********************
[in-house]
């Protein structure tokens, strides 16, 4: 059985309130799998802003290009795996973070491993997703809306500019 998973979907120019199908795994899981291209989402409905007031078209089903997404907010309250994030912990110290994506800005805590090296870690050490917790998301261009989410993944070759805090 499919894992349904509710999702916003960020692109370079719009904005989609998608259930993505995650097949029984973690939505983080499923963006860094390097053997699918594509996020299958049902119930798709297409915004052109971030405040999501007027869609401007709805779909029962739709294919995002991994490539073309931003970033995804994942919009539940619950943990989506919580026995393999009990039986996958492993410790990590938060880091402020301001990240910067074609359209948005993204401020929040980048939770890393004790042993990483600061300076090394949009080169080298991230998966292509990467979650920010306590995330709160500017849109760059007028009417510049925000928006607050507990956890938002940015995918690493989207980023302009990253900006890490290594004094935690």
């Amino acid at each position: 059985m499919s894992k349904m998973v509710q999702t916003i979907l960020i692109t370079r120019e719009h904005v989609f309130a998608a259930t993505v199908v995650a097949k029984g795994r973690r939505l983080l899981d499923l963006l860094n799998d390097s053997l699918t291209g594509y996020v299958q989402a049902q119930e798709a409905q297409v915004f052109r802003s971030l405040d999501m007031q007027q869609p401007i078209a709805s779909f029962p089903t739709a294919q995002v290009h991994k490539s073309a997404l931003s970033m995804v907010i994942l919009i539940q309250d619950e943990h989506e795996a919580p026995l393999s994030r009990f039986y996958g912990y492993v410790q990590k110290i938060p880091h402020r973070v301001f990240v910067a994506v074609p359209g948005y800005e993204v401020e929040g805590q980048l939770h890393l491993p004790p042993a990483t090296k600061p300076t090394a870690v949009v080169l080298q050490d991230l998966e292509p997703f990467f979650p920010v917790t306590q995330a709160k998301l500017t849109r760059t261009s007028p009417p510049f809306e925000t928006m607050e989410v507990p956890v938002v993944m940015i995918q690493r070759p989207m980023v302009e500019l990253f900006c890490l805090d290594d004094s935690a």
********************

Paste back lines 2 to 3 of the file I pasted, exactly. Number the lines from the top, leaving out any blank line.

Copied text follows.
């Protein structure tokens, strides 16, 4: 059985309130799998802003290009795996973070491993997703809306500019 998973979907120019199908795994899981291209989402409905007031078209089903997404907010309250994030912990110290994506800005805590090296870690050490917790998301261009989410993944070759805090 499919894992349904509710999702916003960020692109370079719009904005989609998608259930993505995650097949029984973690939505983080499923963006860094390097053997699918594509996020299958049902119930798709297409915004052109971030405040999501007027869609401007709805779909029962739709294919995002991994490539073309931003970033995804994942919009539940619950943990989506919580026995393999009990039986996958492993410790990590938060880091402020301001990240910067074609359209948005993204401020929040980048939770890393004790042993990483600061300076090394949009080169080298991230998966292509990467979650920010306590995330709160500017849109760059007028009417510049925000928006607050507990956890938002940015995918690493989207980023302009990253900006890490290594004094935690």
């Amino acid at each position: 059985m499919s894992k349904m998973v509710q999702t916003i979907l960020i692109t370079r120019e719009h904005v989609f309130a998608a259930t993505v199908v995650a097949k029984g795994r973690r939505l983080l899981d499923l963006l860094n799998d390097s053997l699918t291209g594509y996020v299958q989402a049902q119930e798709a409905q297409v915004f052109r802003s971030l405040d999501m007031q007027q869609p401007i078209a709805s779909f029962p089903t739709a294919q995002v290009h991994k490539s073309a997404l931003s970033m995804v907010i994942l919009i539940q309250d619950e943990h989506e795996a919580p026995l393999s994030r009990f039986y996958g912990y492993v410790q990590k110290i938060p880091h402020r973070v301001f990240v910067a994506v074609p359209g948005y800005e993204v401020e929040g805590q980048l939770h890393l491993p004790p042993a990483t090296k600061p300076t090394a870690v949009v080169l080298q050490d991230l998966e292509p997703f990467f979650p920010v917790t306590q995330a709160k998301l500017t849109r760059t261009s007028p009417p510049f809306e925000t928006m607050e989410v507990p956890v938002v993944m940015i995918q690493r070759p989207m980023v302009e500019l990253f900006c890490l805090d290594d004094s935690a």